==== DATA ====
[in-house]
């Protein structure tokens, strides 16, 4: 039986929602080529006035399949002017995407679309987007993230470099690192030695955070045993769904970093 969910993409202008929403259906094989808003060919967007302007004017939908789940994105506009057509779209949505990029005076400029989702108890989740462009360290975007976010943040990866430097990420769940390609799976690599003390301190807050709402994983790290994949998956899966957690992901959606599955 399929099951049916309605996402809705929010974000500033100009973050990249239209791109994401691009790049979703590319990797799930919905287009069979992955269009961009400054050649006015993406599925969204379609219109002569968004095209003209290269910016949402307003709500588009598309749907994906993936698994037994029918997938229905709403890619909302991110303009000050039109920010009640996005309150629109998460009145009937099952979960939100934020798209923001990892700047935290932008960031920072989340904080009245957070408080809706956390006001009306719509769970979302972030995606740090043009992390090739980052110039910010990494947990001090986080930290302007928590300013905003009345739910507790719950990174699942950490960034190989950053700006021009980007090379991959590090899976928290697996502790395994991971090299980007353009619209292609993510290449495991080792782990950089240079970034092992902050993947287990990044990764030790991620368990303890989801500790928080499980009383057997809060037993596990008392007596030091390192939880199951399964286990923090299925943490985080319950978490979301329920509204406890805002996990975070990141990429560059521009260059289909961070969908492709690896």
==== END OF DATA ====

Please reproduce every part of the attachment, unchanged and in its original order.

[in-house]
């Protein structure tokens, strides 16, 4: 039986929602080529006035399949002017995407679309987007993230470099690192030695955070045993769904970093 969910993409202008929403259906094989808003060919967007302007004017939908789940994105506009057509779209949505990029005076400029989702108890989740462009360290975007976010943040990866430097990420769940390609799976690599003390301190807050709402994983790290994949998956899966957690992901959606599955 399929099951049916309605996402809705929010974000500033100009973050990249239209791109994401691009790049979703590319990797799930919905287009069979992955269009961009400054050649006015993406599925969204379609219109002569968004095209003209290269910016949402307003709500588009598309749907994906993936698994037994029918997938229905709403890619909302991110303009000050039109920010009640996005309150629109998460009145009937099952979960939100934020798209923001990892700047935290932008960031920072989340904080009245957070408080809706956390006001009306719509769970979302972030995606740090043009992390090739980052110039910010990494947990001090986080930290302007928590300013905003009345739910507790719950990174699942950490960034190989950053700006021009980007090379991959590090899976928290697996502790395994991971090299980007353009619209292609993510290449495991080792782990950089240079970034092992902050993947287990990044990764030790991620368990303890989801500790928080499980009383057997809060037993596990008392007596030091390192939880199951399964286990923090299925943490985080319950978490979301329920509204406890805002996990975070990141990429560059521009260059289909961070969908492709690896």